The topic of why we fast in the Orthodox Church was touched on in the previous article (see here) but was not completely explained. The reasons why Orthodox fast during certain periods such as Great Lent or on Wednesdays and Fridays were dealt with in Part 1. Here, we will examine why we fast at all.
It is worth remembering that fasting is referred to in the Bible as something positive. It was the first commandment given to Adam and Eve in the Garden of Eden (Genesis 2:16-17). From the extensive fasting laws in Exodus, Leviticus and Deuteronomy to the examples of fasting in the books of Kingdoms and Jonah to provide only a couple of examples, the Old Testament is replete with fasting. The effects of it can be seen when the sinful inhabitants of Nineveh, upon hearing that their city was to be destroyed, humbled themselves through fasting and wearing sackcloth in an attempt to appease God (Jonah 3:1-7).
We can see that this was still the practice in the New Testament, during and after the earthly ministry of Christ. John the Baptist fasted, eating only “locusts and wild honey” (Matthew 3:4), as did his disciples (Matthew 9:14). We know that the Pharisees fasted, with the Pharisee in the Parable of the Pharisee and the Tax Collector saying “I fast twice a week” (Luke 18:12). Christ Himself went out into the desert and fasted for forty days (Luke 4:2), and gave instructions on how to act “when you fast” (Matthew 6:16). This continued into the early Church and is mentioned in the Didache at Chapter 8, which outlines the practices of that time. The tradition of fasting for forty days during Great Lent was codified at the First Ecumenical Council in Canon 5.
Having seen that there was this tradition of fasting, it is now necessary to understand precisely why it was and still is taking place. The importance of fasting in the spiritual struggle was made clear by Christ during His earthly ministry when He said of demons that “this kind does not go out except through prayer and fasting” (Matthew 17:21). In this way we need to fight our own demons, our sins and our passions, through prayer and fasting.
Prayer and fasting go together. The purpose of fasting is to assist in prayer, worship and repentance (St Basil the Great, On Fasting 1.3). It is not to make a simple sacrifice or to give something up for reasons which are separate from God. It is to strengthen our willpower so that we might be able to, like a tiring runner in a marathon, push on with our spiritual struggle in the hope that we might be victorious. St Symeon the New Theologian writes in the Discourses: “Fasting, aided by vigil, penetrates and softens hardness of heart. Where once were the vapours of drunkenness it causes fountains of compunction to spring forth.”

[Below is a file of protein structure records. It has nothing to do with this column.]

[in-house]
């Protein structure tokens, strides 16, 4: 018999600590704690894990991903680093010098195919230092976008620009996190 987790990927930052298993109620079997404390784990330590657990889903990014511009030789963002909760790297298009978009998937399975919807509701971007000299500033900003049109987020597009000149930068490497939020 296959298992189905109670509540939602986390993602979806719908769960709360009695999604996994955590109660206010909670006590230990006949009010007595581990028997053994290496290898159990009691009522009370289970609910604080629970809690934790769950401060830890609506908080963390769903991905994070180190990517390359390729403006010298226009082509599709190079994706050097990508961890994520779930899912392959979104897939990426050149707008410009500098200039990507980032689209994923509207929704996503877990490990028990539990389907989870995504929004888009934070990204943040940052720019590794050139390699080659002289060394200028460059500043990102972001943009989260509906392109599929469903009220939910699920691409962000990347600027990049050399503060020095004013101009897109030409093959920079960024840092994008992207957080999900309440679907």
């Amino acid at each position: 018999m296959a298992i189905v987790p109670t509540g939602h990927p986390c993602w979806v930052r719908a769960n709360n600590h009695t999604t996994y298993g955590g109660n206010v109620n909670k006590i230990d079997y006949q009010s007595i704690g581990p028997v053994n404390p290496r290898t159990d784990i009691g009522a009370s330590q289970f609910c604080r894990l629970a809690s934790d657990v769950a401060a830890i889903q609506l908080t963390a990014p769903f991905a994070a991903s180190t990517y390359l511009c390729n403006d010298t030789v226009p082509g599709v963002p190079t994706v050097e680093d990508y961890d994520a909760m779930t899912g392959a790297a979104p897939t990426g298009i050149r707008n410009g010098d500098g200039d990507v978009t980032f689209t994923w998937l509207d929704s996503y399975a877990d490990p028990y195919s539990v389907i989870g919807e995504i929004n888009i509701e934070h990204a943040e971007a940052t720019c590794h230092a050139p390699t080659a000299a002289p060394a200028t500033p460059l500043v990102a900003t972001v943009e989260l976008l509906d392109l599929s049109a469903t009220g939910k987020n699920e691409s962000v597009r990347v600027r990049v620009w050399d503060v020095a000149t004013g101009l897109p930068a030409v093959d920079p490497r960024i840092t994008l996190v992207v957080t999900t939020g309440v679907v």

Abba Dorotheos writes in his Directions on Spiritual Training that: “in fasting one must not only obey the rule against gluttony in regard to food, but refrain from every sin so that, while fasting, the tongue may also fast, refraining from slander, lies, evil talking, degrading one’s brother, anger and every sin committed by the tongue”.
This brings us back to the original question of how we should fast. Where previously the physical aspect of how to fast was discussed, now we shall dive into the mental aspect and try to understand the spirit in which fasting should be conducted.
Christ shows us through the example of the Pharisees how one should not fast: “When you fast, do not look sombre as the hypocrites do, for they disfigure their faces to show others they are fasting. Truly I tell you, they have received their reward in full. But when you fast, put oil on your head and wash your face, so that it will not be obvious to others that you are fasting, but only to your Father, who is unseen; and your Father, who sees what is done in secret, will reward you.” (Matthew 6:16-18).
St John of Damascus continues this theme in On the Holy Fasts (Homily 3): “It is good to fast, but may the one who fasts not blame the one who does not fast. In such matters you must neither legislate, nor use force, nor compel the flock entrusted to you; instead, you must use persuasion, gentleness and a word seasoned with salt”.
These quotes show that we must be careful in fasting that we not fall into sin as a result of our fasting. Fasting must be practiced in a spirit of humility and without judgment of those who do not fast. This is especially difficult in the modern context where fasting is a rarity rather than a norm. As with many aspects of the spiritual life, it is best not to concern ourselves with what others are or are not doing and to focus on our own struggles, because they alone are more than enough for us.
And so when fasting, we should remember the words of Clement of Alexandria, who writes: “[I]t is necessary that we fast from worldly things, in order that we might die to the world and after this, having partaken of the divine nourishment, live in God”.